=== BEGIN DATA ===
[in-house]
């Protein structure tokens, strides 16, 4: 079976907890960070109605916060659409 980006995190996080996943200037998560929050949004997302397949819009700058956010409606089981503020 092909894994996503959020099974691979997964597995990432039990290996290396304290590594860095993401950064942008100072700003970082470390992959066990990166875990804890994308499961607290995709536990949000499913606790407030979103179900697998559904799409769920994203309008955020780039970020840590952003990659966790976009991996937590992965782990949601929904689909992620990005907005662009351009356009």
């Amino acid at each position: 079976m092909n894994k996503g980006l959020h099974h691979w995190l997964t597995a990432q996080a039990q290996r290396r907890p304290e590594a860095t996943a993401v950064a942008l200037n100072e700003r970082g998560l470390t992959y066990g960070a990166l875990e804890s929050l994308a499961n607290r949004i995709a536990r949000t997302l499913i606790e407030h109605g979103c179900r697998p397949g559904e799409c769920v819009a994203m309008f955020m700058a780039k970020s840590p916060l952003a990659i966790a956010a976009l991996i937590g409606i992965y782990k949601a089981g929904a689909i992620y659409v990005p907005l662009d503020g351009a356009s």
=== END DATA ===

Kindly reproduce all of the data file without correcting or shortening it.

[in-house]
């Protein structure tokens, strides 16, 4: 079976907890960070109605916060659409 980006995190996080996943200037998560929050949004997302397949819009700058956010409606089981503020 092909894994996503959020099974691979997964597995990432039990290996290396304290590594860095993401950064942008100072700003970082470390992959066990990166875990804890994308499961607290995709536990949000499913606790407030979103179900697998559904799409769920994203309008955020780039970020840590952003990659966790976009991996937590992965782990949601929904689909992620990005907005662009351009356009």
């Amino acid at each position: 079976m092909n894994k996503g980006l959020h099974h691979w995190l997964t597995a990432q996080a039990q290996r290396r907890p304290e590594a860095t996943a993401v950064a942008l200037n100072e700003r970082g998560l470390t992959y066990g960070a990166l875990e804890s929050l994308a499961n607290r949004i995709a536990r949000t997302l499913i606790e407030h109605g979103c179900r697998p397949g559904e799409c769920v819009a994203m309008f955020m700058a780039k970020s840590p916060l952003a990659i966790a956010a976009l991996i937590g409606i992965y782990k949601a089981g929904a689909i992620y659409v990005p907005l662009d503020g351009a356009s």